A new law in Washington state bans employers from silencing employees about illegal acts in the workplace.
The Silenced No More Act – which passed in the 2022 session – allows workers to file lawsuits for discrimination, harassment, retaliation and wage and hour violations.
It prohibits and nullifies nondisclosure agreements, or NDAs, on these issues – which the state already prohibited in sexual harassment cases.
Kelli Carson, government affairs deputy director with the Washington State Association for Justice, said nondisclosure clauses covering workplace violations are on the rise in contracts people sign at the start of a job.
“The original use of nondisclosure agreements was to protect trade secrets, and that still is in place,” said Carson. “Nothing in this bill affects that. So that’s still allowed. But in recent years, they’ve been increasing incredibly as a condition of employment.”
California has passed a similar law. In Congress earlier this year, a bipartisan effort pushed legislation across the finish line to make it easier for workers to sue employers in cases of sexual harassment.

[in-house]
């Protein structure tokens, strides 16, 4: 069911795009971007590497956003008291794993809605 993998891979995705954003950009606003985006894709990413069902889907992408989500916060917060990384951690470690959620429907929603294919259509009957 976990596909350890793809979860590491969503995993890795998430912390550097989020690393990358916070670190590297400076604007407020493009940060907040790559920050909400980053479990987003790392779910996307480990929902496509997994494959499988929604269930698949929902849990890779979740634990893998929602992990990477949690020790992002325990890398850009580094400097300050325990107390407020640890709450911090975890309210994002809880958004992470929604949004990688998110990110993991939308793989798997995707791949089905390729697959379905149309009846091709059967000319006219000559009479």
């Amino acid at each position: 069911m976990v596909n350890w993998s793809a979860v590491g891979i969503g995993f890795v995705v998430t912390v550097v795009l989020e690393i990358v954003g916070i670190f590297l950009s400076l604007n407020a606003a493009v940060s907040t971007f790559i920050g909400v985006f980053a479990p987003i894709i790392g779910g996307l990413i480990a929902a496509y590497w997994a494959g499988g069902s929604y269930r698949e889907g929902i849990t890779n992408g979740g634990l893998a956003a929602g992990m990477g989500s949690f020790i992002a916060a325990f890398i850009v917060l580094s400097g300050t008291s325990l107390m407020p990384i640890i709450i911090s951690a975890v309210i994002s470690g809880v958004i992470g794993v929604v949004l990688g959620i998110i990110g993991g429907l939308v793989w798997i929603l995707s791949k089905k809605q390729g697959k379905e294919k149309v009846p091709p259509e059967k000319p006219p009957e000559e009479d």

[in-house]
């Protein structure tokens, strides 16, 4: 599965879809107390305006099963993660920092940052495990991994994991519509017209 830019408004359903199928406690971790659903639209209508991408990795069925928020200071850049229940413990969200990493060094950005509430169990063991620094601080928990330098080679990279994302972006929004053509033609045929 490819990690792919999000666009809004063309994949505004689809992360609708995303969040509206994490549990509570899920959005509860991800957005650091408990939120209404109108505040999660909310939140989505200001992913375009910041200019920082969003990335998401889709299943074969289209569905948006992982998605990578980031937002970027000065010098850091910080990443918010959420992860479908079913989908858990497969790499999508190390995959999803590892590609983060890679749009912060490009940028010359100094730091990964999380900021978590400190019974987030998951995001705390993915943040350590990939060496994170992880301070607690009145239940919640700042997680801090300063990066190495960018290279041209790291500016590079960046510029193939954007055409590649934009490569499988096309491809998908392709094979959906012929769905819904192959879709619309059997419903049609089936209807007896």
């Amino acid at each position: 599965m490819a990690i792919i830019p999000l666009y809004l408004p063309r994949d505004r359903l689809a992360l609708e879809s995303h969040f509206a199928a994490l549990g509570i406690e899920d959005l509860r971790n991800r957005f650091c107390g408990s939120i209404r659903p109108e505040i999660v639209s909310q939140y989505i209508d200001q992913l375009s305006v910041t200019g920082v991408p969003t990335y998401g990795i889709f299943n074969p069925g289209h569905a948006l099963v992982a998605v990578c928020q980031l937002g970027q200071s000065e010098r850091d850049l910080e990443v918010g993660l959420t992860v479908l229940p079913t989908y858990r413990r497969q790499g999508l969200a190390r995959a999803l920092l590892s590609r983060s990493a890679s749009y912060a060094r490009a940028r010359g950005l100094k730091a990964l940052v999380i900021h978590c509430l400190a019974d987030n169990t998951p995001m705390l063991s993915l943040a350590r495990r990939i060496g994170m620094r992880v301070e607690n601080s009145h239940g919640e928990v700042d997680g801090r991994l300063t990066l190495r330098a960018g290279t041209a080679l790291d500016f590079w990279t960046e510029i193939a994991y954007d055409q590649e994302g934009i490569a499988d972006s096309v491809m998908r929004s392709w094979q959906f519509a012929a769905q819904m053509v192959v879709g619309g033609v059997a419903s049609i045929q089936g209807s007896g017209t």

State Rep. Liz Berry – D-Seattle – was a sponsor of the bill. She said these types of provisions are mostly used by big tech companies.
“Despite the progress we’ve made in recent years, too many workers are still forced to sign NDAs and settlement agreements that silence them,” said Berry. “This bill will allow all survivors of inappropriate or illegal workplace misconduct to share their experiences, if they choose to do so.”
Carson says this law strengthens workers’ rights.
“For a long time, people were always afraid of retaliation,” said Carson. “People didn’t want to speak up and they just wanted to keep their head down and keep their job. And with the Me Too movement, people, I think, are starting to feel a little bit more empowered to say I don’t have to put up with unlawful conduct at work.”
The bill currently is awaiting the governor’s signature.
Eric Tegethoff is a journalist covering the Northwest. Eric has worked as a reporter for KBOO, XRAY FM, and Oregon Public Broadcasting in Portland, Oregon, as well as other print and digital news media. In 2012, Eric traveled to North Dakota to write about the Bakken region oil boom. He’s also worked at a movie theater, as a campaign canvasser, and quality assurance at a milk packaging factory. Eric is originally from Orlando, Florida. He graduated from the University of Florida in 2010.
The above article was provided by Washington News Service. The Auburn Examiner has not independently verified its content.
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